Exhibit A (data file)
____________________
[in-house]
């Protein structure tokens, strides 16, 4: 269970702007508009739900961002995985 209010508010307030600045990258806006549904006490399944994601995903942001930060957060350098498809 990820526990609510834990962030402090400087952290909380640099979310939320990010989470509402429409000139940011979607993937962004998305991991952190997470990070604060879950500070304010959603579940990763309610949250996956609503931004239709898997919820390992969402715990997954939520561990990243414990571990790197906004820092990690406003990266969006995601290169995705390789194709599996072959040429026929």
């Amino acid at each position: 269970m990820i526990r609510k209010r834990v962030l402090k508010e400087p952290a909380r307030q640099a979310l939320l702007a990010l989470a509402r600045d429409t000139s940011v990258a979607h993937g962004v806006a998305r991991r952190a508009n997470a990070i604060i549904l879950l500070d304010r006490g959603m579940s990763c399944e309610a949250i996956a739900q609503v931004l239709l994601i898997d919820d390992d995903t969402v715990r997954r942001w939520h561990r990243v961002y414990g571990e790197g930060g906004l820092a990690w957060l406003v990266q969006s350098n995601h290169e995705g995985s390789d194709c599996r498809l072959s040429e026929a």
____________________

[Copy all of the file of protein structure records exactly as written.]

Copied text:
[in-house]
């Protein structure tokens, strides 16, 4: 269970702007508009739900961002995985 209010508010307030600045990258806006549904006490399944994601995903942001930060957060350098498809 990820526990609510834990962030402090400087952290909380640099979310939320990010989470509402429409000139940011979607993937962004998305991991952190997470990070604060879950500070304010959603579940990763309610949250996956609503931004239709898997919820390992969402715990997954939520561990990243414990571990790197906004820092990690406003990266969006995601290169995705390789194709599996072959040429026929």
């Amino acid at each position: 269970m990820i526990r609510k209010r834990v962030l402090k508010e400087p952290a909380r307030q640099a979310l939320l702007a990010l989470a509402r600045d429409t000139s940011v990258a979607h993937g962004v806006a998305r991991r952190a508009n997470a990070i604060i549904l879950l500070d304010r006490g959603m579940s990763c399944e309610a949250i996956a739900q609503v931004l239709l994601i898997d919820d390992d995903t969402v715990r997954r942001w939520h561990r990243v961002y414990g571990e790197g930060g906004l820092a990690w957060l406003v990266q969006s350098n995601h290169e995705g995985s390789d194709c599996r498809l072959s040429e026929a």